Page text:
We work throughout the day clarifying values and rendering goals.  Finally we reconcile the small groups’ work and, with light fading, we finally all embrace:  

1.     Establishing a church to build their relationship with God

2.     Building a school, and

3.     Establishing small businesses to stimulate economic relief

The Lord’s Spirit is now palpable.  We pray and sing and dance until exhausted and filled with full expectations of the morrow, we finally part from the communal whole to find our dinners and beds.

The people of Ambaniakondro listen as our plan to facilitate their community’s development is explained.

The following day the Lord’s Spirit again buoys our mood and re-engages us with fresh zeal and determination.  Again the small groups perform the more tedious tasks, this time planning how they will achieve their ambitious goals. 

Again everything works miraculously well and we give thanks to God even while walking among groups, listening and encouraging.  The people understand what they are doing and later, after plenary reports and reconciliation, the village has decided to:

  1. Build a single wooden structure to act as both temporary church and school, and 
  2. Start eight new businesses ranging from growing cash crops to making handicrafts with as many microloans.

The Lord raises up our community-minded motivations yet even further, and people come forward offering things to make the plans work.  One donates land for the church-school; another offers a house as a temporary meeting place; Ny onja provides ministers for the church and Pastor Noro (Ny onja’s wife) does likewise for teachers in the school.  And, A Project of Hope, a small, Atlanta-based NGO, is providing a grant to pay for the building’s construction and microloans. 

It has happened!  The women have been uplifted, empowered and affirmed.  Their community will have its church, its school, and its own commerce.  We celebrate one last time over lunch with prayers and hymns of thanksgiving for the miracle that has truly occurred.  The joy in Mamisoa and me lasts for days.  We remain electrified knowing how special a thing it was that we had just witnessed.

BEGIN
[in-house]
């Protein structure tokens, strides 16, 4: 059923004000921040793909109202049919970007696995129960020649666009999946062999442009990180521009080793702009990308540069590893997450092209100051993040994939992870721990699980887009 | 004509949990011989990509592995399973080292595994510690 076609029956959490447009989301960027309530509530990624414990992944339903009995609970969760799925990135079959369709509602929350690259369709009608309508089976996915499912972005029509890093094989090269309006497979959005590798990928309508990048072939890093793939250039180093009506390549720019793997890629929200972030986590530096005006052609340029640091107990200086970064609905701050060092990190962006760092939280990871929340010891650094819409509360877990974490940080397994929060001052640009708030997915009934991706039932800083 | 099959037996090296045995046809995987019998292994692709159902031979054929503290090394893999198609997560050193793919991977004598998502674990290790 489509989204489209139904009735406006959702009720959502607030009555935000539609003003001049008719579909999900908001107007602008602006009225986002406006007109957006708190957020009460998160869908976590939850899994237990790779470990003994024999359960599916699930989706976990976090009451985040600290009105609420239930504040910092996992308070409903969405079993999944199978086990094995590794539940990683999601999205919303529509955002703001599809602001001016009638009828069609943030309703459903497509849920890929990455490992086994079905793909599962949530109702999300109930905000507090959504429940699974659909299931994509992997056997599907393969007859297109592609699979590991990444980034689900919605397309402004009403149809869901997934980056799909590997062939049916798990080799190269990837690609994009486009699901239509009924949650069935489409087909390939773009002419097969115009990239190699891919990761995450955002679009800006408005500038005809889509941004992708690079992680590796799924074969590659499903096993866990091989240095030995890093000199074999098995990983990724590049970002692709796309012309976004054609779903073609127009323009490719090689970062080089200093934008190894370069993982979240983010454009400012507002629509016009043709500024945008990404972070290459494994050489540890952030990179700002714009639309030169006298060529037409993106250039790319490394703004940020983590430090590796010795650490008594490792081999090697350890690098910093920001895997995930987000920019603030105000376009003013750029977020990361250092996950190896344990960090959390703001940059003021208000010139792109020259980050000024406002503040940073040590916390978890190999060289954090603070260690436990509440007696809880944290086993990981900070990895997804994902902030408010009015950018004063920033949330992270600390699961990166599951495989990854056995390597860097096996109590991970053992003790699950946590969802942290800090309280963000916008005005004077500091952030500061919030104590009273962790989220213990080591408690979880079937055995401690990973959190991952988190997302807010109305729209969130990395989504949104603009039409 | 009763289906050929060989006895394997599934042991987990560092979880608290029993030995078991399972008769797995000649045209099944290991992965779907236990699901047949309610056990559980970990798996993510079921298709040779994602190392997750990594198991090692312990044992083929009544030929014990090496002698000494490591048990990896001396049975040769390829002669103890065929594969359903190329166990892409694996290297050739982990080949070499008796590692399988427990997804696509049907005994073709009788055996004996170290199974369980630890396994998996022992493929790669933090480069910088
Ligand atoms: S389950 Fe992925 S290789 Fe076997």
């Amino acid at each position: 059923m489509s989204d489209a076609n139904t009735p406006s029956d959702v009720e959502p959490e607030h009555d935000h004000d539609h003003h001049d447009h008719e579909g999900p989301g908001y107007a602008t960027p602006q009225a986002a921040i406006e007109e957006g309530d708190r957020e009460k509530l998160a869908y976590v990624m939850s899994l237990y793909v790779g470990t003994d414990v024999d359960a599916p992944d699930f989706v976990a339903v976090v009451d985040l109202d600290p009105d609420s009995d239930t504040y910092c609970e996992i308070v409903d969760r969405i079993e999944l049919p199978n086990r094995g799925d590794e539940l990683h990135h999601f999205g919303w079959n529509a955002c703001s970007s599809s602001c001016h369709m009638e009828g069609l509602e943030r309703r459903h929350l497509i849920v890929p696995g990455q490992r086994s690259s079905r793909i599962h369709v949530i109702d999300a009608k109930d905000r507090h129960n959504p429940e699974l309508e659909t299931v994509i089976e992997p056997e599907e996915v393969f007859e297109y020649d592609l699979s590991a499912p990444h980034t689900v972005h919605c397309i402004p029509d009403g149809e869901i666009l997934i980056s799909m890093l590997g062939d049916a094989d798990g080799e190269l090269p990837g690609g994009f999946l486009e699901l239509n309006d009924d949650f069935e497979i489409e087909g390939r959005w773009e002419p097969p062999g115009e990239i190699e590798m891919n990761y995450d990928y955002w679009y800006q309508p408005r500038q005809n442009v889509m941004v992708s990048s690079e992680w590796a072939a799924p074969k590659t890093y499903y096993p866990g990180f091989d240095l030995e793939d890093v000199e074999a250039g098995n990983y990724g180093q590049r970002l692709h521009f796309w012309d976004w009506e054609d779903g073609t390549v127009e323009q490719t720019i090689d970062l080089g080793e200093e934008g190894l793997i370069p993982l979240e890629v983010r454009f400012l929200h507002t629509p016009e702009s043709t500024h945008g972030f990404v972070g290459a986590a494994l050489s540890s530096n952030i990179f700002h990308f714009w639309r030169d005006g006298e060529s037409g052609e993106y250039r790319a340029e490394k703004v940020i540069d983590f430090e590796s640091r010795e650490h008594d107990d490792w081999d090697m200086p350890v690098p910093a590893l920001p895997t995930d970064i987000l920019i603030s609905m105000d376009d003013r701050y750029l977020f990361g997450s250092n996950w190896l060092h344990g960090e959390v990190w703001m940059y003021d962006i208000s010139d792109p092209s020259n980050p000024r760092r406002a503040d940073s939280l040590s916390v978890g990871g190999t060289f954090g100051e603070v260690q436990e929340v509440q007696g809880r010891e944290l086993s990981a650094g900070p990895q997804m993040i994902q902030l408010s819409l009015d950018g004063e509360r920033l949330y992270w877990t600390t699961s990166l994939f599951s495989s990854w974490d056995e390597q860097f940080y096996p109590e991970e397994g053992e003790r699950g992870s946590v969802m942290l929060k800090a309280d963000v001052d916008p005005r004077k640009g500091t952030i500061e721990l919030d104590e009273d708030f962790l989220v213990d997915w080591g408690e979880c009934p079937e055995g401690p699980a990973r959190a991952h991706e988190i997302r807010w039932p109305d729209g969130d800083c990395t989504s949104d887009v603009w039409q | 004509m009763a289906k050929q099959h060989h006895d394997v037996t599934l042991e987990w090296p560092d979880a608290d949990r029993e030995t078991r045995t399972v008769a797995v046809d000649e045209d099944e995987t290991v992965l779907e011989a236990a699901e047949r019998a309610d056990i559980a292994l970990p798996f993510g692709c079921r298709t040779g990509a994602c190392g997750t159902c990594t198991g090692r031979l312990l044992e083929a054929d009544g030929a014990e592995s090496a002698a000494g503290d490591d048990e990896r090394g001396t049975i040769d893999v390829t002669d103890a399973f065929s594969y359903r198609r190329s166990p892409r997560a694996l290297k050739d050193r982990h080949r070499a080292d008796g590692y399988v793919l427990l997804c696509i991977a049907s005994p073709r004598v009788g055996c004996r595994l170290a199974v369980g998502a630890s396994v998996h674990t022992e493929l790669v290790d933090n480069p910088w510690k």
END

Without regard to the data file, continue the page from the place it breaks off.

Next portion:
Then just five days later we learn that an arsonist has burned the home and business of the man and woman who donated their land for the church-school.  After giving so much to their neighbors, this couple has now lost everything.  Only the clothing on their backs and Bibles in their hands survive. 

Still, in the fire’s aftermath, even this will not stop what the Lord began.  The church-school will be finished and all the businesses begun by Christmas.  The man and his wife, now staying where Mamisoa and I slept, are going to rebuild.

It is not possible to do the work described above, addressing the root causes of poverty and helping build the capacity of our partner church’s evangelism, without the support of people like you.  I am grateful to those who already participate.  But if you are not already, won’t you please consider how the Lord may be calling you to be a part of our mission in Madagascar?  Thank you.

Jan Heckler

The 2013 Presbyterian Mission Yearbook for Prayer & Study, p. 121
The 2014 Presbyterian Mission Yearbook for Prayer & Study, p. 147